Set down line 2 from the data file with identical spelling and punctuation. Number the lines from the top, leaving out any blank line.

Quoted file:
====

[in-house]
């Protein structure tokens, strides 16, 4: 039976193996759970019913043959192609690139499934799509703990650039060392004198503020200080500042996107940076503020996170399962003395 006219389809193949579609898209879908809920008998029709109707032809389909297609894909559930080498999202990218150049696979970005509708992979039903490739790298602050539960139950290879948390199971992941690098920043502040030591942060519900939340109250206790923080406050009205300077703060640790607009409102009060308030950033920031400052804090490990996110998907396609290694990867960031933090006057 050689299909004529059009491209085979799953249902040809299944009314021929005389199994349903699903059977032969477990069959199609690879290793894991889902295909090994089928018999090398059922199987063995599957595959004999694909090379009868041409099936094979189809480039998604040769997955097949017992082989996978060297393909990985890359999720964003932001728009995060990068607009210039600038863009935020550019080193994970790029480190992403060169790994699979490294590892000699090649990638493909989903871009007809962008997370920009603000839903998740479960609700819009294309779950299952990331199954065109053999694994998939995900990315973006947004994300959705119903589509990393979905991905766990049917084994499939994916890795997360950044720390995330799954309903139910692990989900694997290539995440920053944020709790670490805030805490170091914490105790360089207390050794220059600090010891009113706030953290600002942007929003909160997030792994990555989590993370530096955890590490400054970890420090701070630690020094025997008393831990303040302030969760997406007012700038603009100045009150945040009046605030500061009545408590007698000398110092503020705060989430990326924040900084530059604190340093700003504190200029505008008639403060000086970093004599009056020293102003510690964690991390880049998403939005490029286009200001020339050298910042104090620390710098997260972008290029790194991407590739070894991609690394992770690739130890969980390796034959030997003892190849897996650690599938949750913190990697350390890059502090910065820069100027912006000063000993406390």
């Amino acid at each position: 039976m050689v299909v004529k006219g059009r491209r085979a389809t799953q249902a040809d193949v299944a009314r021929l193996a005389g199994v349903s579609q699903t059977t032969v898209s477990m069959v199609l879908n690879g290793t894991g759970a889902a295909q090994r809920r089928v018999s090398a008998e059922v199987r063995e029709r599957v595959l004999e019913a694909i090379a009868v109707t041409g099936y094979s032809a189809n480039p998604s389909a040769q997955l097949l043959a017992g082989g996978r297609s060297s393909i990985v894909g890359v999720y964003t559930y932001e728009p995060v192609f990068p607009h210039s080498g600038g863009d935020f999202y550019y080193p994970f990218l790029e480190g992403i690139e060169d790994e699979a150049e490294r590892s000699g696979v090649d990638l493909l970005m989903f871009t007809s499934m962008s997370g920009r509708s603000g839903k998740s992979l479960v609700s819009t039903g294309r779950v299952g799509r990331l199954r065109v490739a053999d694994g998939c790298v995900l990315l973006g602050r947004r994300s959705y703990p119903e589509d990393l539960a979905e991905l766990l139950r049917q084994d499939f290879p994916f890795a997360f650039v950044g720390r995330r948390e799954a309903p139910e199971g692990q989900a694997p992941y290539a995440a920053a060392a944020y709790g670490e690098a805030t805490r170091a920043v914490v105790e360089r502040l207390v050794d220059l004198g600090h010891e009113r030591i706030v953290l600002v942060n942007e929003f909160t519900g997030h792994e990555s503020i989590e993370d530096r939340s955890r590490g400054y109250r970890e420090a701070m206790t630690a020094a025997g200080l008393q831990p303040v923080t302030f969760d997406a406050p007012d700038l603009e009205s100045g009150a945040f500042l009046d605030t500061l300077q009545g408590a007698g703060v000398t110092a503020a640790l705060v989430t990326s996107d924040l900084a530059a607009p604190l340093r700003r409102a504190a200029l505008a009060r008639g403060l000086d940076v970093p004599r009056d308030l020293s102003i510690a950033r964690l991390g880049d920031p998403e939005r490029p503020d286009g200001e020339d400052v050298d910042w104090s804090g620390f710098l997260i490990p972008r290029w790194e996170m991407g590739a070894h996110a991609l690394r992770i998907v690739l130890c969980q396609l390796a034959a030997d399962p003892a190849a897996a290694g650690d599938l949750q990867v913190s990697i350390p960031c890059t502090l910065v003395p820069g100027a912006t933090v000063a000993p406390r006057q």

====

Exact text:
């Protein structure tokens, strides 16, 4: 039976193996759970019913043959192609690139499934799509703990650039060392004198503020200080500042996107940076503020996170399962003395 006219389809193949579609898209879908809920008998029709109707032809389909297609894909559930080498999202990218150049696979970005509708992979039903490739790298602050539960139950290879948390199971992941690098920043502040030591942060519900939340109250206790923080406050009205300077703060640790607009409102009060308030950033920031400052804090490990996110998907396609290694990867960031933090006057 050689299909004529059009491209085979799953249902040809299944009314021929005389199994349903699903059977032969477990069959199609690879290793894991889902295909090994089928018999090398059922199987063995599957595959004999694909090379009868041409099936094979189809480039998604040769997955097949017992082989996978060297393909990985890359999720964003932001728009995060990068607009210039600038863009935020550019080193994970790029480190992403060169790994699979490294590892000699090649990638493909989903871009007809962008997370920009603000839903998740479960609700819009294309779950299952990331199954065109053999694994998939995900990315973006947004994300959705119903589509990393979905991905766990049917084994499939994916890795997360950044720390995330799954309903139910692990989900694997290539995440920053944020709790670490805030805490170091914490105790360089207390050794220059600090010891009113706030953290600002942007929003909160997030792994990555989590993370530096955890590490400054970890420090701070630690020094025997008393831990303040302030969760997406007012700038603009100045009150945040009046605030500061009545408590007698000398110092503020705060989430990326924040900084530059604190340093700003504190200029505008008639403060000086970093004599009056020293102003510690964690991390880049998403939005490029286009200001020339050298910042104090620390710098997260972008290029790194991407590739070894991609690394992770690739130890969980390796034959030997003892190849897996650690599938949750913190990697350390890059502090910065820069100027912006000063000993406390």